Vitamin D immune-modulating effects were extensively studied, and low levels have been linked with autoimmune diseases. The associations of vitamin D with autoimmune diseases of the liver, and particularly primary biliary cirrhosis (PBC), are yet to be defined. Hence, in this study, serum levels of vitamin D were determined in 79 patients with PBC and 70 age- and sex-matched controls by the LIAISON chemiluminescent immunoassays (DiaSorin—Italy). Clinical and serological parameters of patients were analyzed with respect to vitamin D status. Mean levels of vitamin D were significantly lower among patients with PBC compared with controls (16.8 ± 9 vs. 22.1 ± 9 ng/ml; p = 0.029), and vitamin D deficiency (≤10 ng/ml) was documented in 33 % of patients with PBC versus 7 % of controls (p < 0.0001). Vitamin D levels inversely correlated with advanced liver damage and the presence of concomitant autoimmune diseases. In contrast, higher levels of vitamin D were observed among patients with PBC treated with ursodeoxycholic acid (UDCA). In conclusion, low vitamin D levels are common among patients with PBC and correlate with advanced disease, lack of UDCA therapy and autoimmune comorbidity. This alludes to the plausible roles of vitamin D as a prognostic marker of PBC severity, and as a potential player in this disease pathogenesis. While further studies are awaited, monitoring vitamin D in patients with PBC and use of supplements may be advisable.

Vitamin D in primary biliary cirrhosis, a plausible marker of advanced disease

C. Selmi;
2014

Abstract

Vitamin D immune-modulating effects were extensively studied, and low levels have been linked with autoimmune diseases. The associations of vitamin D with autoimmune diseases of the liver, and particularly primary biliary cirrhosis (PBC), are yet to be defined. Hence, in this study, serum levels of vitamin D were determined in 79 patients with PBC and 70 age- and sex-matched controls by the LIAISON chemiluminescent immunoassays (DiaSorin—Italy). Clinical and serological parameters of patients were analyzed with respect to vitamin D status. Mean levels of vitamin D were significantly lower among patients with PBC compared with controls (16.8 ± 9 vs. 22.1 ± 9 ng/ml; p = 0.029), and vitamin D deficiency (≤10 ng/ml) was documented in 33 % of patients with PBC versus 7 % of controls (p < 0.0001). Vitamin D levels inversely correlated with advanced liver damage and the presence of concomitant autoimmune diseases. In contrast, higher levels of vitamin D were observed among patients with PBC treated with ursodeoxycholic acid (UDCA). In conclusion, low vitamin D levels are common among patients with PBC and correlate with advanced disease, lack of UDCA therapy and autoimmune comorbidity. This alludes to the plausible roles of vitamin D as a prognostic marker of PBC severity, and as a potential player in this disease pathogenesis. While further studies are awaited, monitoring vitamin D in patients with PBC and use of supplements may be advisable.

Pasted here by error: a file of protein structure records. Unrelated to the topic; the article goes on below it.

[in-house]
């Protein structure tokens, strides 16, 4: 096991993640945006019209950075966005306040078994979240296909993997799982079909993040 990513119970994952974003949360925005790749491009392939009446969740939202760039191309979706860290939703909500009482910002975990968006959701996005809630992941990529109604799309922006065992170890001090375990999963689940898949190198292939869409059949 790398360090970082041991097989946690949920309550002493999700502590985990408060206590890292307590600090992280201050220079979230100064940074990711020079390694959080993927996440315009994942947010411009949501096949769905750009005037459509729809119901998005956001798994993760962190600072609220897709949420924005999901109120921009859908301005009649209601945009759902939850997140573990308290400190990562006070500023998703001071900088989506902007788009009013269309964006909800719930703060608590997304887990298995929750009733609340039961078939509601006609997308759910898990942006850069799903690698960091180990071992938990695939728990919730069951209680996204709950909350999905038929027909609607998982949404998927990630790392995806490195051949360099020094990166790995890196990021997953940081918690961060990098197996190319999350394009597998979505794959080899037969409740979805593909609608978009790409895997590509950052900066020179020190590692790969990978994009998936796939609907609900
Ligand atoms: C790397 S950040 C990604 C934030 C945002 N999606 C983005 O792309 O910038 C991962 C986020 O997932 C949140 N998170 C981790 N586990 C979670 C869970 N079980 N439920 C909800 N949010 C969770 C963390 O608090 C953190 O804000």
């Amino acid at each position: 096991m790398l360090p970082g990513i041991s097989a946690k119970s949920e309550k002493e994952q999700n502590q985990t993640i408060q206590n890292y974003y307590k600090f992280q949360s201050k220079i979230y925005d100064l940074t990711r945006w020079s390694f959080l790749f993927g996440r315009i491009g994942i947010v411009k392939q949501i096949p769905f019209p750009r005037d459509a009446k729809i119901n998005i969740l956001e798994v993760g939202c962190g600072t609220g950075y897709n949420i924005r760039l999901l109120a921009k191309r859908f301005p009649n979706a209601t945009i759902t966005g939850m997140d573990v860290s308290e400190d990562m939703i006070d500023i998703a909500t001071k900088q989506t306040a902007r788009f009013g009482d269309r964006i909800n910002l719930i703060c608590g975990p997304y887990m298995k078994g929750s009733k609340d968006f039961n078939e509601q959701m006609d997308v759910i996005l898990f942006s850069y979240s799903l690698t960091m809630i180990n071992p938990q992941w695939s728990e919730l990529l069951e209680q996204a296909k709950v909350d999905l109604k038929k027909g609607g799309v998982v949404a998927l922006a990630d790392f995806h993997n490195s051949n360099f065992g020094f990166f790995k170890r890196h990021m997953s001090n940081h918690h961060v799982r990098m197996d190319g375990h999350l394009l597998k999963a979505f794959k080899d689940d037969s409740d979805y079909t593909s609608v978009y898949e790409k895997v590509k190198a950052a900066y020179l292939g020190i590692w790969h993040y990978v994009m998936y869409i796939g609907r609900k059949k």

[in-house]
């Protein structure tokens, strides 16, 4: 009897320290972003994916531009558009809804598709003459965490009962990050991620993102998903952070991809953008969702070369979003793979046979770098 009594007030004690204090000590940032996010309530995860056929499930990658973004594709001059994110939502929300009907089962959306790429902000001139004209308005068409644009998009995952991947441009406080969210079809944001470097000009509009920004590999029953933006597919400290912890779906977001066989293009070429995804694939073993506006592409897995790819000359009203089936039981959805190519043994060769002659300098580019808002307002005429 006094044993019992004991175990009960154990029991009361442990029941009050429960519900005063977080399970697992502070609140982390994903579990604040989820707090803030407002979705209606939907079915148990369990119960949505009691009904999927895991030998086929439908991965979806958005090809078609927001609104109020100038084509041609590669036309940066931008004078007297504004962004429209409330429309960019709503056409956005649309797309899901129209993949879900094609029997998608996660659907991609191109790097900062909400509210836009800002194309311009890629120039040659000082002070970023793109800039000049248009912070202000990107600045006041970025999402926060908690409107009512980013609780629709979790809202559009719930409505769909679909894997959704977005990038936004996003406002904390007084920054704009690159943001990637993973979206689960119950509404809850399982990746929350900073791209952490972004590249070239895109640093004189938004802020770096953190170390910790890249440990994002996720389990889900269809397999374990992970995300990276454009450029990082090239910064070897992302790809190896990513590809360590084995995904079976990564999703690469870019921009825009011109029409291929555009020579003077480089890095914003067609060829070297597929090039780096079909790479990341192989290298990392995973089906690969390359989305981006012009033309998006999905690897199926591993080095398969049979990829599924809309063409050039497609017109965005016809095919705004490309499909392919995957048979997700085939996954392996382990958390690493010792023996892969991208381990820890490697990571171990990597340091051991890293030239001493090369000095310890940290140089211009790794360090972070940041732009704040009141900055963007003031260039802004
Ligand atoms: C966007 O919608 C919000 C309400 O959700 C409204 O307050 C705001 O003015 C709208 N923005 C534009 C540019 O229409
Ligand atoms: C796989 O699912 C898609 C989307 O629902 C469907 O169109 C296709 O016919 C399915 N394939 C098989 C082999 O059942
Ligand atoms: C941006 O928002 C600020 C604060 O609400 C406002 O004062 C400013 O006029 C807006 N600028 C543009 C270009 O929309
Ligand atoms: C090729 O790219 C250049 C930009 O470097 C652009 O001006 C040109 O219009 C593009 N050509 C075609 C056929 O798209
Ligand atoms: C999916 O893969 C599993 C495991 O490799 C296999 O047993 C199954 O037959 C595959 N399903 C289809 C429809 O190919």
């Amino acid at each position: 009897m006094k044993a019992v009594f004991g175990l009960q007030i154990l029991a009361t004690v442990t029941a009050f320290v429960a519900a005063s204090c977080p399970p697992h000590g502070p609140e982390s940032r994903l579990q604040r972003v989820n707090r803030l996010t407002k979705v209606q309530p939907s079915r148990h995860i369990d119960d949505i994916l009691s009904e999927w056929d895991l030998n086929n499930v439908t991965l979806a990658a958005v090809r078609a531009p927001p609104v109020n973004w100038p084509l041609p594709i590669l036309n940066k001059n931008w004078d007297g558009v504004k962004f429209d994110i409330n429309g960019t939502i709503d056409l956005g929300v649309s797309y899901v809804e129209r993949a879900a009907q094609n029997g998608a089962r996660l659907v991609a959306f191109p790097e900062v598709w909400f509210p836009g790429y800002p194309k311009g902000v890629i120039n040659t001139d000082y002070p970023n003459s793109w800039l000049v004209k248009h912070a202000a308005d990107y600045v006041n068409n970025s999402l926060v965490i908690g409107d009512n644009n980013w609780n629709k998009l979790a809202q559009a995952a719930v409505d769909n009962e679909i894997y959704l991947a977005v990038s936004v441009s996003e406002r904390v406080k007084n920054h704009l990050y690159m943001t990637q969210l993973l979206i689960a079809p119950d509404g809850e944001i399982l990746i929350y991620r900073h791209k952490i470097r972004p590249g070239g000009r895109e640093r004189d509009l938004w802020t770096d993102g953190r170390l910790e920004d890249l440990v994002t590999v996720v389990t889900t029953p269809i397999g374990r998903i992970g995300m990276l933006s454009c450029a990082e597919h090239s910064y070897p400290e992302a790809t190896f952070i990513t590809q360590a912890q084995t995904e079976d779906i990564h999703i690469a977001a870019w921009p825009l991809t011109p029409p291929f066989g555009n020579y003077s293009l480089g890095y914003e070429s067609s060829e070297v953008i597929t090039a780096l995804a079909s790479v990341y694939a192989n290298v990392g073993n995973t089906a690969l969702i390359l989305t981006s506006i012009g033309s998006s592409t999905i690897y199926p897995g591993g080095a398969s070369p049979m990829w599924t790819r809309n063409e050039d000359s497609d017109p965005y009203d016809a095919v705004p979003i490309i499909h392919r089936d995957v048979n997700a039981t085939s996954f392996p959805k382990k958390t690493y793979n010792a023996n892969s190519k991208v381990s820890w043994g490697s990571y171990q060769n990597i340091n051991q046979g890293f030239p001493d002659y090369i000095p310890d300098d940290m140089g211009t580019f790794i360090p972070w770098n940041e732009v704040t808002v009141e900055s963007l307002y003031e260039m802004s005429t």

Autoantibodies; Autoimmunity; Liver; PBC (primary biliary cirrhosis); Vitamin D; Aged; Biomarkers; Biopsy; Case-Control Studies; Female; Humans; Liver Cirrhosis; Biliary; Male; Middle Aged; Risk Factors; Severity of Illness Index; Vitamin D Deficiency; Immunology; Medicine (all)
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Utilizza questo identificativo per citare o creare un link a questo documento: http://hdl.handle.net/11699/3969
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